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November 12, 2007

Giving the Microsoft Diagnostic and Recovery Toolset (DaRT) a Try

Today, Nick told you about some updates to the tools in the Microsoft Desktop Optimization Pack (MDOP) from Barcelona, Spain at TechEd IT Forum. I recently had a chance to give one of the components of MDOP – the Microsoft Diagnostic and Recovery Toolset (DaRT) 6.0 – a try. DaRT is an excellent set of tools for IT Professionals to troubleshoot unresponsive PCs and removing viruses and malware off infected PCs in their environment. DaRT 6.0  also now has the ability for IT Professionals to conduct offline removal of malware and viruses from infected PCs.

The first thing I noticed when I started using DaRT is that it provides two options to the IT Professional: a way to analyze crash files from unresponsive PCs through the Crash Analysis Wizard, and a way to create a startup disc with the necessary tools in fixing an unresponsive PC that is unable to boot into Windows called ERD Commander.

I first took a look at the Crash Analysis Wizard.

The Crash Analysis Wizard allows an IT Professional to take a crash dump file (*.dmp files associated with a system crash) and analyze it and get important bits of information that could help figure out why a PC is crashing. I have an old .dmp file from a crash a long time ago I dug up to run through the Crash Analysis Wizard. The Crash Analysis Wizard requires the Microsoft Debugging Tools for Windows as a prerequisite so before proceeding in analyzing my .dmp file, I had to install that first. I was also able to specify any Symbol files I had as well. I had no Symbols to provide so I skipped to choosing the specific .dmp file I wanted to analyze.

Once I choose the .dmp files – I clicked next and the analysis commenced. The analysis finished in about a minute and brought up a new screen telling me what probably was the cause of the crash as well as when the crash originally occurred.

If I wanted, I could view the full details of the crash as well. The .dmp file I used for this was from June 20th and was in fact due to a graphics driver issue. The graphics driver issue was corrected after updating to the latest video driver.

I then proceeded to check out ERD Commander.

ERD Commander lets you create a startup image. That startup image can then be burned to a CD in which you can boot off of that lets you repair PCs that do not function. I went through the process, via the ERD Commander Wizard, in creating my own startup disc. In creating a startup disc, I was required to provide a Windows Vista DVD to create the boot image.

After choosing the Windows Vista Ultimate DVD in my DVD Drive and choose next, the Wizard then told me it is about to extract the necessary files in creating a boot image and that it may take a few minutes. For me, it barely took a minute to extra the files. Once the extraction of the files is complete, the wizard then brought me to a new screen in which it gives me an offering of tools I can add to the startup disc.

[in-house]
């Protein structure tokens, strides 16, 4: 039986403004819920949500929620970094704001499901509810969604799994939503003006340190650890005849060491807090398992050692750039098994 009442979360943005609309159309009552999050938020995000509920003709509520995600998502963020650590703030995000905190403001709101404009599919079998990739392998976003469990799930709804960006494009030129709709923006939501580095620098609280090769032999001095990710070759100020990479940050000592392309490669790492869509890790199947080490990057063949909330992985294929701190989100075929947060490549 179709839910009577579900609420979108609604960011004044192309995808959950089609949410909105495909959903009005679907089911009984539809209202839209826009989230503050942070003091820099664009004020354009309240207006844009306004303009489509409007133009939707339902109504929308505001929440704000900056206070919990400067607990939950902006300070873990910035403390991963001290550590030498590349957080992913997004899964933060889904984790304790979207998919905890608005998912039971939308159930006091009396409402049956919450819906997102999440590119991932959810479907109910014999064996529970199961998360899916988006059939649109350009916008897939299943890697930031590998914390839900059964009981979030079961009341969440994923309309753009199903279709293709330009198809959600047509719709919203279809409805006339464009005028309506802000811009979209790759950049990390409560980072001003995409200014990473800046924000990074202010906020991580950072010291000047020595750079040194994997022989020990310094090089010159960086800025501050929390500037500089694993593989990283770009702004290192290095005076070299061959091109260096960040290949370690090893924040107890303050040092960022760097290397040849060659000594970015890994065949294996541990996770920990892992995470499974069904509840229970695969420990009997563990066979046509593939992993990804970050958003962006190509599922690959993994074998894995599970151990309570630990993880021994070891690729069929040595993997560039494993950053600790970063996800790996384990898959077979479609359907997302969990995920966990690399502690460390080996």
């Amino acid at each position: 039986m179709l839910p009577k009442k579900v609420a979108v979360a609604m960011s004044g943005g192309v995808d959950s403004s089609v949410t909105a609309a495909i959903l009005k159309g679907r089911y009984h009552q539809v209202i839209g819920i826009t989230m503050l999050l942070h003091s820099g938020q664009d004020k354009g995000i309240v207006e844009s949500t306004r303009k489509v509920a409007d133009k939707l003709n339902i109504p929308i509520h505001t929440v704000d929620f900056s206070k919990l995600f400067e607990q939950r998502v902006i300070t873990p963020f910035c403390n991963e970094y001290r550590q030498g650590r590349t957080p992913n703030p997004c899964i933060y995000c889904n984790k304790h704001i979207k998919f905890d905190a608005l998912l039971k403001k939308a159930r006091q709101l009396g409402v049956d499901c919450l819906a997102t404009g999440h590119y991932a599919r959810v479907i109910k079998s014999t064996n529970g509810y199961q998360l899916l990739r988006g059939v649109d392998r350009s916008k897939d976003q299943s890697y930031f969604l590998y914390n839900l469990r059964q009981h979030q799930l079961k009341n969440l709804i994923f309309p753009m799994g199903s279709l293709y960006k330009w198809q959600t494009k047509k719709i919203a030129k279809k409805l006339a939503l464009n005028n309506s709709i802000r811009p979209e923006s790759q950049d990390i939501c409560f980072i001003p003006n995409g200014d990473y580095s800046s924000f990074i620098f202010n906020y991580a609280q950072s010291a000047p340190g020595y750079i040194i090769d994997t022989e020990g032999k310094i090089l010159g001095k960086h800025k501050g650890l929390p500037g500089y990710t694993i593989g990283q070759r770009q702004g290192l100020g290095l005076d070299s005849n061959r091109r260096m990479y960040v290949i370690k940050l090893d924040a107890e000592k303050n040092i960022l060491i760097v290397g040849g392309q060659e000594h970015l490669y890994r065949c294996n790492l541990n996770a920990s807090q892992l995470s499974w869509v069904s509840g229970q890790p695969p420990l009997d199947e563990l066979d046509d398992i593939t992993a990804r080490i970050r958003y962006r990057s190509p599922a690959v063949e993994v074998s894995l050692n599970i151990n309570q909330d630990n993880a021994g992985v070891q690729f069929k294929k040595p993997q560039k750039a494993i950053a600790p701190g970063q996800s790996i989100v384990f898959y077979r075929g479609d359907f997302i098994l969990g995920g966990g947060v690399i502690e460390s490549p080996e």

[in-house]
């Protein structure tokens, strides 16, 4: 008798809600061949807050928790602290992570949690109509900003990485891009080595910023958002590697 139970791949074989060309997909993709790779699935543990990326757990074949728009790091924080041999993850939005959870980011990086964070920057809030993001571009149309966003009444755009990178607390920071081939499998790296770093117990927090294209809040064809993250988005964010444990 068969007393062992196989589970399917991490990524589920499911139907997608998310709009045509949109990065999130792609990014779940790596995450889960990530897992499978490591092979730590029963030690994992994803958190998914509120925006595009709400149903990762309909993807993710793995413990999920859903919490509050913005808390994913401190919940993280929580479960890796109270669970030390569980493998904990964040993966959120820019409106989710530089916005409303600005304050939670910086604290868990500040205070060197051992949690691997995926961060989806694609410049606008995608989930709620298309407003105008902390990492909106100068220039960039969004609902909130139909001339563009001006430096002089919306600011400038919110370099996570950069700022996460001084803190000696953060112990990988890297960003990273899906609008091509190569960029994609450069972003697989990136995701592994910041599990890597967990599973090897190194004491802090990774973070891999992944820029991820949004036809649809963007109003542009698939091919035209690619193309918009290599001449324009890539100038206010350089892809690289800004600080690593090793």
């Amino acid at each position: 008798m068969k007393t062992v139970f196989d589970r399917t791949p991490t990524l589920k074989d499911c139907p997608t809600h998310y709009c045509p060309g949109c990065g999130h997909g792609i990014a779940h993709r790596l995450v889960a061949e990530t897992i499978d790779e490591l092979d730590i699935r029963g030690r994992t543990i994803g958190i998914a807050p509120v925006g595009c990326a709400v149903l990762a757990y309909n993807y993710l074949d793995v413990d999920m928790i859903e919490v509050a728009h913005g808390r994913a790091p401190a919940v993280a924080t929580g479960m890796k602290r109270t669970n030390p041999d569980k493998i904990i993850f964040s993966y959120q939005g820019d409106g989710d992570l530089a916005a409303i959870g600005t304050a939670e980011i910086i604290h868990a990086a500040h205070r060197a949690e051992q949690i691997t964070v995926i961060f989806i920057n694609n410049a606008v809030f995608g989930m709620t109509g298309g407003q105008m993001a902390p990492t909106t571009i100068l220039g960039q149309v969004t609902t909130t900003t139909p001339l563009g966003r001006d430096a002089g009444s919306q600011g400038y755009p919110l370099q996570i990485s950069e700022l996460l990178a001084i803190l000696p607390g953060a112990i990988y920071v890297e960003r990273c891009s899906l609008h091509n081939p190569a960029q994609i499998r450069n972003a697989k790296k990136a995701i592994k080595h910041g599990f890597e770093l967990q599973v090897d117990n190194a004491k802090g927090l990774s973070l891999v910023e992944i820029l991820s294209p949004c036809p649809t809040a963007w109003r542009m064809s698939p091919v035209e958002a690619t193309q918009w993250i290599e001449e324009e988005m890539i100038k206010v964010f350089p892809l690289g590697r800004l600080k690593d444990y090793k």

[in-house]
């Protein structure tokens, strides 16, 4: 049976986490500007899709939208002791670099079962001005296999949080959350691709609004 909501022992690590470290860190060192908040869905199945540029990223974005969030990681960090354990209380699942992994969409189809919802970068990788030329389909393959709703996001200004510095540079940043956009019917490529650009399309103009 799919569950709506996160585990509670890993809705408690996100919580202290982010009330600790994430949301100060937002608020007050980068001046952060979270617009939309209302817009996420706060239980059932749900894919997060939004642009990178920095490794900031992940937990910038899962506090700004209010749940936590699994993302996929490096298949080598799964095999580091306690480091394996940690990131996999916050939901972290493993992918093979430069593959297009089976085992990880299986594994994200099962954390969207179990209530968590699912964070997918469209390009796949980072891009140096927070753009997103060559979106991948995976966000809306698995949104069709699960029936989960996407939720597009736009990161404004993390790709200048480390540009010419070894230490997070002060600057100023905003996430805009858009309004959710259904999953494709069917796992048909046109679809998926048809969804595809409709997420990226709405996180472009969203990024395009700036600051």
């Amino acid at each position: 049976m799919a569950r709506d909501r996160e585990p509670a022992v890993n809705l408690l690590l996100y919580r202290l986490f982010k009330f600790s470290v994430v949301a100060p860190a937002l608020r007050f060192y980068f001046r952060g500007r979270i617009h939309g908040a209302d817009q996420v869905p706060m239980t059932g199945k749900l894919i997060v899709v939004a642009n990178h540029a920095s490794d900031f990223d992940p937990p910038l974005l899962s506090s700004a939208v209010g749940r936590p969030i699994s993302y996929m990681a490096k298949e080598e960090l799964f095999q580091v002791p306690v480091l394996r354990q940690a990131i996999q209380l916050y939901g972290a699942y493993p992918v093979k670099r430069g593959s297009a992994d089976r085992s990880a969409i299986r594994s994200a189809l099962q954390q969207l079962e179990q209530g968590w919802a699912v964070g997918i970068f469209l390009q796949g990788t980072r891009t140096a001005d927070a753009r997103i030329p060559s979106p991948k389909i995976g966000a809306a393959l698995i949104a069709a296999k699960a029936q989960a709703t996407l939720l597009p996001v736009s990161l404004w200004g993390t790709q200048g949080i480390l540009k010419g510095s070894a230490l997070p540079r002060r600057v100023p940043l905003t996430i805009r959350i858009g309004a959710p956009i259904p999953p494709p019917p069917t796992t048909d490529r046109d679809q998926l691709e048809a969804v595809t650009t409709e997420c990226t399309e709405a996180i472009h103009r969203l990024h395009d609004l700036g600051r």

I went ahead and choose all of the tools. You are given the choice of the following tools for your startup disc:

  • Computer Management
  • Crash Analyzer
  • Disk Commander
  • Disk Wipe
  • Explorer
  • File Restore
  • Hotfix Uninstall
  • Locksmith
  • Registry Editor
  • Solution Wizard
  • Standalone System Sweeper
  • System File Repair
  • TCP/IP Configuration

In choosing all of the tools – I proceeded to the next step: providing any .inf files for any specific devices I would need to install drivers for (*.inf files are device driver files). At this point I didn’t have any specific drivers I wanted to include on my startup disc as I was looking to create a generic disc. I was then asked to include any additional files, which I had none, and then create the disc. ERD Commander creates the startup disc image as an .iso file.

To my surprise, after the .iso image is done being created – ERD Commander asked me if I would like to then burn that .iso image to a CD. ERD Commander allows you to burn the disc directly. I was thinking I would have to use a third-party imaging burning tool to burn my startup disc image. This was a very cool surprise perk (a feature I think IT Pros will appreciate as well).

At the end of the Wizard, my startup disc was created as well as an .iso of the disc so I can re-burn the disc and create more if needed at a later date.

To test my new startup disc, I fired up Windows Vista in Virtual PC 2007 and booted off my new startup disc. When I did this, it went into System Recovery (WinRE) which is built into Windows Vista and DaRT runs on top of WinRE (Windows Recovery Environment). Matter a fact, WinRE has its own tools as well and DaRT works with them in helping the IT Pro diagnose what is wrong and recover a unresponsive PC.

I was then able to choose the tools offered in DaRT (which were the tools I chose above) and was able to scan the PC for malware and much more.

After experiencing DaRT first hand, I believe it is a must have for IT Professionals and offers a great set of tools in helping IT Professionals recovery crashed PCs in their environment. DaRT 6.0 (announced today as part of MDOP) offers IT Professionals the ability to run these tools on a BitLocker-encrypted drive as well. Customers can learn more about DaRT on